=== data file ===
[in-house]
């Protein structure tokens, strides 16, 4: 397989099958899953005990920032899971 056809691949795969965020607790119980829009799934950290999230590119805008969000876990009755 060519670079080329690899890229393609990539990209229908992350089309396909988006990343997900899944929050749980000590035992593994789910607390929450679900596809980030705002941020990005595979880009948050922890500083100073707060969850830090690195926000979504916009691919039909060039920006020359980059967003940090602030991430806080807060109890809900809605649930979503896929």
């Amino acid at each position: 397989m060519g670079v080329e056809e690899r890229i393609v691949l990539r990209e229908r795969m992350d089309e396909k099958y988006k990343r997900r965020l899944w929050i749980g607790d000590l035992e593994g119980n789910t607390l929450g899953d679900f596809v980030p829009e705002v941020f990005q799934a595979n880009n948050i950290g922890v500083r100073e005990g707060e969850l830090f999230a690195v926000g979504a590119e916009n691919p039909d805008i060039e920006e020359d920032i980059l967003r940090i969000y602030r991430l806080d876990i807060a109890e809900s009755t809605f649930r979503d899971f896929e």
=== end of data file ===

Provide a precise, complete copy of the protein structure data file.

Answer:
[in-house]
């Protein structure tokens, strides 16, 4: 397989099958899953005990920032899971 056809691949795969965020607790119980829009799934950290999230590119805008969000876990009755 060519670079080329690899890229393609990539990209229908992350089309396909988006990343997900899944929050749980000590035992593994789910607390929450679900596809980030705002941020990005595979880009948050922890500083100073707060969850830090690195926000979504916009691919039909060039920006020359980059967003940090602030991430806080807060109890809900809605649930979503896929």
């Amino acid at each position: 397989m060519g670079v080329e056809e690899r890229i393609v691949l990539r990209e229908r795969m992350d089309e396909k099958y988006k990343r997900r965020l899944w929050i749980g607790d000590l035992e593994g119980n789910t607390l929450g899953d679900f596809v980030p829009e705002v941020f990005q799934a595979n880009n948050i950290g922890v500083r100073e005990g707060e969850l830090f999230a690195v926000g979504a590119e916009n691919p039909d805008i060039e920006e020359d920032i980059l967003r940090i969000y602030r991430l806080d876990i807060a109890e809900s009755t809605f649930r979503d899971f896929e």